The tea-towels are 50/50 cotton/linen and are printed with water-based, non-toxic inks. They are fully washable and can be thrown in the dryer, but I like to hang them on the clothesline. The towels measure about 18x24 inches. A few people I know are buying them to frame for their daughters and grand-daughters. Over this past weekend, I received more than 25 orders for this tea towel, and if you’d like to order one, click here.

March 21, 2017

Domes and Cloches

I was at the beach this weekend – brutally windy with some rain – and so we went shopping. I found something that I seem to have started collecting. Yes, I do collect some things, I don’t just sell everything. I found a great glass dome, the third one I’ve found in a few weeks, remarkably!image

The two glass domes on the left were the start of the collection. The smaller one is about four inches and the larger, about seven inches.

The one on the right, with the lights in it, is actually a cloche. These are little bee or fairy lights, and are electrified, not battery-operated like so many other sets. They throw off an amazing amount of light!

My friend who wrote the late, lamented blog, House of Beauty and Culture, and who bought and sold Victorian taxidermy, gave me this explanation: Domes are of a higher quality glass and were used to display and protect. Cloches were utilitarian and much thicker and heavier and usually have a topknot.

The cloche with the lights is a heavier glass, which is engraved with vines, leaves and flowers, and it has a topknot. Although the footed glass plate under it came with the cloche, it probably wasn’t original to it.

About a week or so ago, I was in a thrift shop and spotted a hideous plastic-gold clock inside a tall glass dome. So I chucked the clock into the trash and kept the dome and the wooden base. The new dome is about ten inches. image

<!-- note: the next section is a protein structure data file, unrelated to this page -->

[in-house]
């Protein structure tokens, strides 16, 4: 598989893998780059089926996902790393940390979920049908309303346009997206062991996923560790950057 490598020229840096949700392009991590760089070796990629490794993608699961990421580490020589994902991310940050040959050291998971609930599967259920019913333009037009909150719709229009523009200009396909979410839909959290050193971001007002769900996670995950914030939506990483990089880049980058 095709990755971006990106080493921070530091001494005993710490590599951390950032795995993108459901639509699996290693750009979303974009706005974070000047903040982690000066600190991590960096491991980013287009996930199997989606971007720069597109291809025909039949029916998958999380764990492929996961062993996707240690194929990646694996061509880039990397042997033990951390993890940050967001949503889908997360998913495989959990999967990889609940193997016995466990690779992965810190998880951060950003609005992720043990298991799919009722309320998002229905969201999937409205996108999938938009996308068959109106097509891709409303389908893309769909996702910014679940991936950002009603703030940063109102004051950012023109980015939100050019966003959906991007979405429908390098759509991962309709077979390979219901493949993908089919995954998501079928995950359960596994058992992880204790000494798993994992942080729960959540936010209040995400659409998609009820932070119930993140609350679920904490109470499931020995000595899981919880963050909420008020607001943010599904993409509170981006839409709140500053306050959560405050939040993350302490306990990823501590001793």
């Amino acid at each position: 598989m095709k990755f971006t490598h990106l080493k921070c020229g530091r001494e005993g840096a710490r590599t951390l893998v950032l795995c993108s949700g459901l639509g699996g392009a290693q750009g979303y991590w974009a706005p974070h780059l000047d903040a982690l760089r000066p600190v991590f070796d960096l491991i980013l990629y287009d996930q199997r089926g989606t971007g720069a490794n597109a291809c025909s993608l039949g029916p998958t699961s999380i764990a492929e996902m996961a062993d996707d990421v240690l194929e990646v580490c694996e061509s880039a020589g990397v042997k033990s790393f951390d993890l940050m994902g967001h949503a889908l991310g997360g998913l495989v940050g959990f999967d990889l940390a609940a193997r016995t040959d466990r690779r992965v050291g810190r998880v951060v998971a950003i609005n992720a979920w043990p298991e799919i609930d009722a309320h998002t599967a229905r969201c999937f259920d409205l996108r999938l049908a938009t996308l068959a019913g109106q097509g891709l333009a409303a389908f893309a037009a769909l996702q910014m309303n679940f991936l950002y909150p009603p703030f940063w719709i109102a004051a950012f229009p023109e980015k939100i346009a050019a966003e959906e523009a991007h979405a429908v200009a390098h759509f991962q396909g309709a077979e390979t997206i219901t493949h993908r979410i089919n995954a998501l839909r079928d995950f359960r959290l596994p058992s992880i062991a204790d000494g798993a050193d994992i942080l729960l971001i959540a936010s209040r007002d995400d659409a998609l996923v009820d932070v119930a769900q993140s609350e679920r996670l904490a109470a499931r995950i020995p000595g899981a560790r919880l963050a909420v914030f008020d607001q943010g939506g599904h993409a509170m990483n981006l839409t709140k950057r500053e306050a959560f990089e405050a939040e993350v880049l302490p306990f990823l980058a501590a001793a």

Finally, over the weekend, I spotted another glass dome, this one about 14 inches high and much “rounder” at the base than the others! It came with a wood base, and I am actually thinking about painting all of the bases black, just so they are a little more uniform. I didn’t add the base to the top-most dome, as I thought it might be overkill!

I wanted to add something inside. I had a dead rose in a tiny silver vase, but it was too tall, so I took the rose out, cut off the stem and laid it inside the dome.image

I still have one more dome! It’s wider and taller than any of these, and is in another room with a late 1800’s hallmarked English teapot under it. IMG_0711

Here are some other great-looking domes from my blog:

Creel & Gow in NYCimage

Multiple domes with bee or fairy lights lights. Ditch the antlers though!image

Garden cloche from Trade Secrets a few years ago.image

Cake stand cloche from Halcyon House antiquesimage

Cloches in clear and blue at Ladew Garden Daysimage

At John Derian in NYCimage

Victorian domes at John Derianimage

Some of the Victorian ones skeeve me out a little, imageand others I have seen are so twee as to make you ill, imageso I am trying to find a balance in using mine. Any suggestions?

March 15, 2017

What to Wear… Or Not!

This is one of my favourite weeks of the year – it’s the week of the Cheltenham Festival, a series of horse races in Cheltenham, in the Cotswolds. I was in the UK during the big Gold Cup race last year, and watched from a betting parlour in Mayfair in London.

What I really love is seeing what people are wearing to the races, both good and bad. Generally the good is really good and the bad is pretty horrific. So, be prepared from some snark below and keep in mind that it’s March in England, so not warm and sunny.

Well done! Great tweeds & tattersalls, low key hat, good boots. The skirt is a mite short, but otherwise pretty terrific.image

Tail-gate parties aren’t as common at horse races in the UK as they are here, but that’s changing. Good hats, lots of tweed & tattersall, badges showing, and the food doesn’t look too bad.image

Zara Phillips on two days of the Festival. 
image image

Ok, this is NOT what you wear to the races! You just can’t drink too much in an outfit like this. image

Red, white and blue and doing it well. image

Bless her heart.image

Fun hat, great outfit, sturdy boots.image

Gotta tell you, I’d murder for this coat.image

Love the colour combination here. image

The purple just makes this sing.image

It’s not the outfit, it’s the ears.image

There’s a bit too much going on here, from the hat to the scarf to the coat.image

More than 20,000 people come over from Ireland to watch the Irish horses and Irish jockeys. It’s a HUGE deal!imageimage

Personally, I prefer the tweeds and tattersals to all this.image

As usual, I will be watching the Gold Cup Race on Friday, live via Tunnelbear! And if you want to see some amazingly frightening outfits, check the Daily Mail. Or check out my Pinterest page on what to wear to the races.